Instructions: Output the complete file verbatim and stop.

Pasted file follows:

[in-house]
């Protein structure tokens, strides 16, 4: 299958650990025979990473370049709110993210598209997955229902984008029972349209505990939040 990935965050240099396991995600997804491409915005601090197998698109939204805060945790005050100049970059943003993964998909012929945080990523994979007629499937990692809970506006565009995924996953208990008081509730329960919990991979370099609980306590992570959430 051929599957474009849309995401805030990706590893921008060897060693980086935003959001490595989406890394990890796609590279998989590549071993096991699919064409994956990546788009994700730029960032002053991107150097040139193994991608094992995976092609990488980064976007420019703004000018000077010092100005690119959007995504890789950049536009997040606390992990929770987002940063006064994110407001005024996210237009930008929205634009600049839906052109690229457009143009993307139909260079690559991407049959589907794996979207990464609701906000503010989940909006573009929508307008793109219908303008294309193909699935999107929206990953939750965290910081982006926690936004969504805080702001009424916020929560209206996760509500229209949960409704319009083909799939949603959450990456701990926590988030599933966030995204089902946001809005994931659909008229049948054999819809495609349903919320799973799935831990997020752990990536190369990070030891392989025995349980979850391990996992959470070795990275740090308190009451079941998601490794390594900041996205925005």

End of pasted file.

[in-house]
């Protein structure tokens, strides 16, 4: 299958650990025979990473370049709110993210598209997955229902984008029972349209505990939040 990935965050240099396991995600997804491409915005601090197998698109939204805060945790005050100049970059943003993964998909012929945080990523994979007629499937990692809970506006565009995924996953208990008081509730329960919990991979370099609980306590992570959430 051929599957474009849309995401805030990706590893921008060897060693980086935003959001490595989406890394990890796609590279998989590549071993096991699919064409994956990546788009994700730029960032002053991107150097040139193994991608094992995976092609990488980064976007420019703004000018000077010092100005690119959007995504890789950049536009997040606390992990929770987002940063006064994110407001005024996210237009930008929205634009600049839906052109690229457009143009993307139909260079690559991407049959589907794996979207990464609701906000503010989940909006573009929508307008793109219908303008294309193909699935999107929206990953939750965290910081982006926690936004969504805080702001009424916020929560209206996760509500229209949960409704319009083909799939949603959450990456701990926590988030599933966030995204089902946001809005994931659909008229049948054999819809495609349903919320799973799935831990997020752990990536190369990070030891392989025995349980979850391990996992959470070795990275740090308190009451079941998601490794390594900041996205925005």